A friend (or family member) should be honest about what is going on – especially when it involves an ex who had caused trouble and pain to someone. Had the woman in question mentioned her son’s invite to the friend, perhaps there would have been discomfort for a few days, but it would have worked itself out. But to say nothing and then try to cover it up probably made the friend feel both betrayed and foolish.

    There are times when a friendship cannot be rebuilt. Those times are usually when trust has been broken. I’m sorry to say, this may be how the friend feels in this case.

  4. Wooing back a best friend would be so hard, and I wish I had something illuminating to add to the conversation. I will say this much:

    The times I’ve waited for someone else to do the apologizing and mending, I’ve felt powerless and obsessive. There is so much waiting; so many “if onlys.” But when I step up, fling myself into the void and say, “The choice is yours, but I miss you and want to spend our Saturday afternoons watching bad 80’s movies again,” the world looks a little different. Regardless of the other person’s reciprocation, DOING something to put the relationship back together always feels better than waiting helplessly.

    Make a banner that says “I’m sorry.” Bake a cake that bears a striking resemblance to Regis Philbin to make the other person laugh. The heartbreak of a rejected effort hurts less in the long run than the regret of sitting in silence.

    • Suzannah

      Julie….I wish this post was written about a year ago& you had left that comment about a year ago….I think you wrote something ,I did not know, and wish I had…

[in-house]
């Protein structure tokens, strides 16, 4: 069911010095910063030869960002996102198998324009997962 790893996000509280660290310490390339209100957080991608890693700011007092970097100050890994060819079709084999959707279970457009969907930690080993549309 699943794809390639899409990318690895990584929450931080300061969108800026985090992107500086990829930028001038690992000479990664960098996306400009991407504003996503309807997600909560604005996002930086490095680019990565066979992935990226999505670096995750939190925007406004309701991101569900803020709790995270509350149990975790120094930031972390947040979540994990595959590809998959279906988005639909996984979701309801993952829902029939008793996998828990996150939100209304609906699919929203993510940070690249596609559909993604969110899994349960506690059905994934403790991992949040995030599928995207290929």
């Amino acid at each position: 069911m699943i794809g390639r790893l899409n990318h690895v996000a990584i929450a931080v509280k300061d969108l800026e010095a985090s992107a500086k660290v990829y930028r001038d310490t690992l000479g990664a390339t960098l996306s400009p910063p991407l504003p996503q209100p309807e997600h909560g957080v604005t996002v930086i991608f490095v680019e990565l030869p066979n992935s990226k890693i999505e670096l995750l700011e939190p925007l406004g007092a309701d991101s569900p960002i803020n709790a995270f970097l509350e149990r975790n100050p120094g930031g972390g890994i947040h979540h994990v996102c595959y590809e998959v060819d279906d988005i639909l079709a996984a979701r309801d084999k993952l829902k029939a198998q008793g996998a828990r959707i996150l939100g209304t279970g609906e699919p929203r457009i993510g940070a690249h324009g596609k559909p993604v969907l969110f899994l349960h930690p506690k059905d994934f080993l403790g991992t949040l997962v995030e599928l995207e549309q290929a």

Your advice will go forward with me ,hopefully to pass along, not to remember thru another close friend break up…..
      Thank you, you really spoke to me…

    • Julie… anyone who thought enough to make me a regis philbin cake would win my heart forever.

      I love what you said here. What sage advice

  5. I would agree that braeking up with a BFF can be harder than a romantic partner break up. I broke up with my childhood BFF after 12 years as BFFs. The whole reason why we broke up is still unclear, although it revolved around a guy. Yes, we both agree it was rather stupid, looking back at it. We were fortunate enough to mend our friendship after almost two years of a break.

    What brought us back together? I’m not so sure I could pin-point one thing. I think it may be best to say it was a mix of things: time, growing up (we were college freshman at the time of our break up) living life on sperate paths, making new friends.. it all adds up to our mended friendship; however, not BFFs.

    I am so greatful that we are back together; however, I still find it hard to know that we missed out on two years, probably the two most important years of our lives. And what is even harder is knowing that she has a new BFF. We are not as close as we were during our childhood years. And I find myself jealous more times than I’d like to admit over my childhood BFF having a new and different BFF. Although I am friends with the new BFF as well, it still tugs on my heart when it comes to the typical BFF roles (maid of honor, hosting a baby shower, first person to call in time of need, etc.).